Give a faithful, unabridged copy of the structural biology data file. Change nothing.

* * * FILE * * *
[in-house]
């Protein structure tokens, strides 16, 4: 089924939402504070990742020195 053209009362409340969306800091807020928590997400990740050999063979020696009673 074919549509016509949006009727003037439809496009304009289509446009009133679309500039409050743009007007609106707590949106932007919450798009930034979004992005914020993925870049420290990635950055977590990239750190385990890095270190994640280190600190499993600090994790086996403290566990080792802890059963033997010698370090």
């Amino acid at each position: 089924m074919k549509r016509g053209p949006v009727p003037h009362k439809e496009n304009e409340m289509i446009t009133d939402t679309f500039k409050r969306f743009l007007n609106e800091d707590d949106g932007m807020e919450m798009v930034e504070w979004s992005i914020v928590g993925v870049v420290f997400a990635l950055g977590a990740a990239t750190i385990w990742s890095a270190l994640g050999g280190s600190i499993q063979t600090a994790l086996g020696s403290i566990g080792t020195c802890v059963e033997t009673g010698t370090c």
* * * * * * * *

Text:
[in-house]
């Protein structure tokens, strides 16, 4: 089924939402504070990742020195 053209009362409340969306800091807020928590997400990740050999063979020696009673 074919549509016509949006009727003037439809496009304009289509446009009133679309500039409050743009007007609106707590949106932007919450798009930034979004992005914020993925870049420290990635950055977590990239750190385990890095270190994640280190600190499993600090994790086996403290566990080792802890059963033997010698370090």
């Amino acid at each position: 089924m074919k549509r016509g053209p949006v009727p003037h009362k439809e496009n304009e409340m289509i446009t009133d939402t679309f500039k409050r969306f743009l007007n609106e800091d707590d949106g932007m807020e919450m798009v930034e504070w979004s992005i914020v928590g993925v870049v420290f997400a990635l950055g977590a990740a990239t750190i385990w990742s890095a270190l994640g050999g280190s600190i499993q063979t600090a994790l086996g020696s403290i566990g080792t020195c802890v059963e033997t009673g010698t370090c």